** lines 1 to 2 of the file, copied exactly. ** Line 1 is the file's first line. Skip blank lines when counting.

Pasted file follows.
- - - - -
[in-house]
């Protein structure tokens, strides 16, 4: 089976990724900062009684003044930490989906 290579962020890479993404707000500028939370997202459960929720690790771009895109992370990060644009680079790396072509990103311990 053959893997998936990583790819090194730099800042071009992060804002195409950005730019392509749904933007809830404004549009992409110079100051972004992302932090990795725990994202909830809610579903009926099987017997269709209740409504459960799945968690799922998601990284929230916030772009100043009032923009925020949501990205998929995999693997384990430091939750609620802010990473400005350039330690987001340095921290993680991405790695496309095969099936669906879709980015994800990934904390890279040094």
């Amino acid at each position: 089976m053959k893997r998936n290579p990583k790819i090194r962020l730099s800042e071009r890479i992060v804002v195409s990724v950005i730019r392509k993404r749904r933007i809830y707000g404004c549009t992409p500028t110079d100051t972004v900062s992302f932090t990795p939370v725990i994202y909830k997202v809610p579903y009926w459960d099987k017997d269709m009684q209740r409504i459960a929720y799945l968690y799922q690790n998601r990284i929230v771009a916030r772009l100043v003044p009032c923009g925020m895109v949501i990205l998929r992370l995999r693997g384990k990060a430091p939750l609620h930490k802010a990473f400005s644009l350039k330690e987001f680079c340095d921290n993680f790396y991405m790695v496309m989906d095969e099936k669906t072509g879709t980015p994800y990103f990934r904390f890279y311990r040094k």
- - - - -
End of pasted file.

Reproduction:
[in-house]
């Protein structure tokens, strides 16, 4: 089976990724900062009684003044930490989906 290579962020890479993404707000500028939370997202459960929720690790771009895109992370990060644009680079790396072509990103311990 053959893997998936990583790819090194730099800042071009992060804002195409950005730019392509749904933007809830404004549009992409110079100051972004992302932090990795725990994202909830809610579903009926099987017997269709209740409504459960799945968690799922998601990284929230916030772009100043009032923009925020949501990205998929995999693997384990430091939750609620802010990473400005350039330690987001340095921290993680991405790695496309095969099936669906879709980015994800990934904390890279040094």